3. Getting too lean in bad times. When business declines, it makes sense to cut back on expenditures and even reduce the size of your staff. The problem is when in anticipation of further revenue deterioration your cuts become draconian. Cut your staff too thin and you risk a morale disaster as well as limiting your potential to ride the curve with gusto when it swings upward.

4. Getting too fat in good times. When business takes off, it’s tempting to let your staff and your expenditures balloon beyond what is justified and prudent.

5. Believing you hired Kreskin the mind reader. Some bosses give followers a job description and then challenge them to figure out what’s most important among their duties as well as how to carry them out. As a result, a major reason that employees fail to meet the expectations of their supervisors is that they are unstated.

6. Withholding feedback. W. Edwards Deming is credited with inventing the total quality movement, first in Japan in the 1950’s and sometime later in the U.S. Consider his conclusion about feedback as well as the point immediately above when he said, “Fully 80% of American managers cannot answer these seemingly simple questions: What is my job? What in it really counts? And how well am I doing?” When I ask employees I meet what they think of the feedback they receive from their boss, their #1 response is “What feedback?”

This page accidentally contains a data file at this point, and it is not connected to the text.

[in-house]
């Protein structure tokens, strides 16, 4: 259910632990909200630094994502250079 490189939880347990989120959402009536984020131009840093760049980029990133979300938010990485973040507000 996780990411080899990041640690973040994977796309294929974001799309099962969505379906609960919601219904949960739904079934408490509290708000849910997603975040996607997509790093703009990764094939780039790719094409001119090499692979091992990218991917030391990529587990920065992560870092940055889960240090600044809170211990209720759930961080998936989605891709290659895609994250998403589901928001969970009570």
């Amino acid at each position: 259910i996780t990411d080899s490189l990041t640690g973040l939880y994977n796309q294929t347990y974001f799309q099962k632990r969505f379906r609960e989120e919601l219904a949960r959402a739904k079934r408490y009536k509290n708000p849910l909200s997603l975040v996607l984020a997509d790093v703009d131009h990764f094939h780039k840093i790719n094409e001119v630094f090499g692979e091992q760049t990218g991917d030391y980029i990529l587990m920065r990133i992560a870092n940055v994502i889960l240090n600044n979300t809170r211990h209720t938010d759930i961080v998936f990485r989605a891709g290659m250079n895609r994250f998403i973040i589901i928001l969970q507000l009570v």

7. Placing blame. When things go wrong is your focus on “Who did it?” or on “Why did it happen and what did we learn from it?” Blame placers spawn underlings afraid to own up to failures and motivated to hide them.

8. Failing to refresh. Your first year in a position of leadership is a time of growing into your new assignment. Once you find your level, the next two or three years are a time of making your maximum contribution. Then the likelihood of decline sets in as you hear yourself saying “we tried that before,” “if it ain’t broke don’t fix it” or “stay the course.” Leaders at this stage of their tenure have to reinvent themselves. They’ll gain from a leadership coach, an executive development course at a top ranked university, a CEO support group, or trendy books, magazines, and newsletters.